Which are the best questions to ask on a discovery call?

We saw on our last post what a discovery call is, how to get prepared for it and the best structure to impress your prospects and convert them onto customers. But there is one part, the Q&A time that needs some preparation.

You need to ask your prospect some questions to understand the problem and find the best solution. You will be qualifying your prospect with every question you ask; remember, this is a sales discovery call, so you will set the tone of all your relationship with that (potentially) new customer.

Success is just a few questions away. But before asking anything, let’s start setting the type of questions you will be asking.

Open-ended vs. closed-ended

There is no perfect balance between these two as it depends on your business area, your product and your sales workflow. However, we can tell you that some few closed-ended ones are good to start, as this will break the distance with your customer, and moving onto some open-ended is really useful as this will make your customer confident.

As told you, don’t overwhelm your prospect with too many closed-ended questions; you are not a cop on an interrogatory room.

As we identified some steps for your discovery calls on our last post, let’s find some questions you can make on this call. And take it as a process; on it, you will understand your potential customers and finding the best solution to them.

Introductory questions

These have to be ice-breaking. Of course, as this discovery call has to be a conversation, a good point to start can be asking about the company and the role that your speaker plays there. Also, don’t forget to set the tone of the conversation here and the agenda. This will be very useful as everyone has a lot to do.

Then you can move to the challenges they are facing and trying to solve with you and if they have previous experience with other solutions. If they had, you can try to find out here some good information about your competitors and what is failing with them, so you can then use that for following calls.

Questions could be:

  1. How about your company?
  2. What role you play in there?
  3. How did you find us?

Qualifying questions

Now you need to understand how interested on you is your prospect. You will try to find some information about the needs, the process to work and how your prospect will make a decision. This is key as you will be able to make some other questions depending on the answer you get. Our advice: use open questions. You will get some valuable information as your prospect is comfortable talking to you.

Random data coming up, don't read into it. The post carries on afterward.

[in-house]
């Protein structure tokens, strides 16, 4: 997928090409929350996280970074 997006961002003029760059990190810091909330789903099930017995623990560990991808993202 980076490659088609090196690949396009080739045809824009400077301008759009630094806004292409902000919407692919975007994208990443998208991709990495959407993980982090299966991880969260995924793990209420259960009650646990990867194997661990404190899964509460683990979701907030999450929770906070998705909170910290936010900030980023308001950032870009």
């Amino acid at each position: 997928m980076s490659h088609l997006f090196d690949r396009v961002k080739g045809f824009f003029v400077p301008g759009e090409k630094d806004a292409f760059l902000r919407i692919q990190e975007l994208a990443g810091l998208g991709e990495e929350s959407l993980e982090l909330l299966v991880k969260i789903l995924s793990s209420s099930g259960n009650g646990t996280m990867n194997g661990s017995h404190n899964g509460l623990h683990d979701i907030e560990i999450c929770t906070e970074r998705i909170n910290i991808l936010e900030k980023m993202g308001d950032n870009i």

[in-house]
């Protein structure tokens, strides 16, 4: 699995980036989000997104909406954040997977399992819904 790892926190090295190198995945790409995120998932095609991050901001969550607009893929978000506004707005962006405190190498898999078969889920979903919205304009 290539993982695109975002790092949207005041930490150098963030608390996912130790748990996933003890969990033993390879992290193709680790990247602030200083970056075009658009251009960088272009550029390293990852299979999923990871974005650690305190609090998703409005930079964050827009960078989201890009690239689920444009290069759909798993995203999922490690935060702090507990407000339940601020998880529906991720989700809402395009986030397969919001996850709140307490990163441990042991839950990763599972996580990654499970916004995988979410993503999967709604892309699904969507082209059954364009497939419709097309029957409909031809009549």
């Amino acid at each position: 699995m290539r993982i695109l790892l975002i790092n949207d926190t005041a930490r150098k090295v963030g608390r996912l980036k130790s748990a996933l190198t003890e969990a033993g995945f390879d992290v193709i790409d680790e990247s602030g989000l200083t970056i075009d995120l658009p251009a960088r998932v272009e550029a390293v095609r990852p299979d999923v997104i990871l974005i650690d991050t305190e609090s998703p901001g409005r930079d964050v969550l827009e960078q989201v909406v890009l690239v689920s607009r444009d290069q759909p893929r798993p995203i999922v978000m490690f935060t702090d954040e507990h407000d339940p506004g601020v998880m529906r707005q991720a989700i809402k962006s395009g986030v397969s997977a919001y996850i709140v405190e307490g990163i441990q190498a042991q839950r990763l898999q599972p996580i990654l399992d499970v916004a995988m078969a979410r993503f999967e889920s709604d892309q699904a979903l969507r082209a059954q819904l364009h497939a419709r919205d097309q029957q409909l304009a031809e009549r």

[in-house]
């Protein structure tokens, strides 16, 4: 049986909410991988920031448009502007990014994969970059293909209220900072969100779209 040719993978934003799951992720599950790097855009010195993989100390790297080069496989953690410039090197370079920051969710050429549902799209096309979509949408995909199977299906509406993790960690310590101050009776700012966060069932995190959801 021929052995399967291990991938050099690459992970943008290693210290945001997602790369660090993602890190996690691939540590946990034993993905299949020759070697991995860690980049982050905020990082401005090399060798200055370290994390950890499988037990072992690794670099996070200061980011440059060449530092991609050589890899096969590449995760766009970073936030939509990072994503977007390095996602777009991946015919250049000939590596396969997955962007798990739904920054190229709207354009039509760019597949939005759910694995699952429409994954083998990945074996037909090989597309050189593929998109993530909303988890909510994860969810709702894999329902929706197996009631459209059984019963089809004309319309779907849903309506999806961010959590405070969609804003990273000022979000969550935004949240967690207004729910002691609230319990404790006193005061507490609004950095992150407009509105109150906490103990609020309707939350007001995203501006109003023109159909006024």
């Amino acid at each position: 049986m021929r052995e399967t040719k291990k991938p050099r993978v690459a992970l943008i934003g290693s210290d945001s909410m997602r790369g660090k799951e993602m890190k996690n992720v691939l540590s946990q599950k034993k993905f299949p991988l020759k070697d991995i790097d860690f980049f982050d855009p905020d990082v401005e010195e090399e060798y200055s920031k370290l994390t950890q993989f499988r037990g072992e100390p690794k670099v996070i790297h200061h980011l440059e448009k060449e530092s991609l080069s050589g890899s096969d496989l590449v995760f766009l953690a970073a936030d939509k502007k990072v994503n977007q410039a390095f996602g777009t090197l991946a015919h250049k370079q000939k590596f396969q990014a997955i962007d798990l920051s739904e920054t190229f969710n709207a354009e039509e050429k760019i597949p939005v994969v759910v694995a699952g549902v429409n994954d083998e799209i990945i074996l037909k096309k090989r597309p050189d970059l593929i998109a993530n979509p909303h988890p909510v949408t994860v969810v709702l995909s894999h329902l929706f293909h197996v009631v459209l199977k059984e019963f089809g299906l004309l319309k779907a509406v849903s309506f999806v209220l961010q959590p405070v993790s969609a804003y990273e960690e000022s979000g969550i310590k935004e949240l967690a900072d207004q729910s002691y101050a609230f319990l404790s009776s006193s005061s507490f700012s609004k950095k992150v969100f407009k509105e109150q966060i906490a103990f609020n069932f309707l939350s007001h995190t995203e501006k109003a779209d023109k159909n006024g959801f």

One advice: identify here pain points. This is the key part of your call and you have to prioritize it. Take notes, link questions, prepare for any answer and don’t start a demo if the call is not planned for that.

Some good questions to qualify your prospect are:

  1. What are your challenges?
  2. Have you tried to solve them before?
  3. If not, why?
  4. What will be the ideal solution for you and your daily workflow?

Disqualifying questions

Now you have to find if your prospect is really looking for a solution and potential issues that may raise if they finally choose you and your solution. This is not about contacts, but about how this will implement, if contacting you was planned or if your prospect is running a first search of solutions. Find out about how this lead may be interested in your product or service, maybe now, but maybe in a few weeks or months. Maybe previous qualification has been great, but here you find you won’t be signing a deal anytime soon.

Some questions that may disqualify your prospect can be:

  1. Do you have any available budget for this?
  2. Will you be taking the decision by your own or do how have to escalate it to another person/committee?
  3. When will you be implementing this?
  4. Do you have an internal team ready for implementation?


Of course, as this is a discovery call you need to move your prospect along your sales pipeline. You want your prospects to become deals and it’s almost impossible (at least on B2B) to get into a deal on this first call. So, you will be asking your prospect to have a future meeting, in the closer future or some time later.

E.g., you can ask the following:

  1. How about a meeting next week or the following one?
  2. Would you like to have another meeting with any of your colleagues or people that will be part of the implementation process?
  3. When would you be ready to reconnect?

All these questions will lead to a successful discovery call. And, remember, no matter the outcome or the qualification: send a follow up email about that conversation.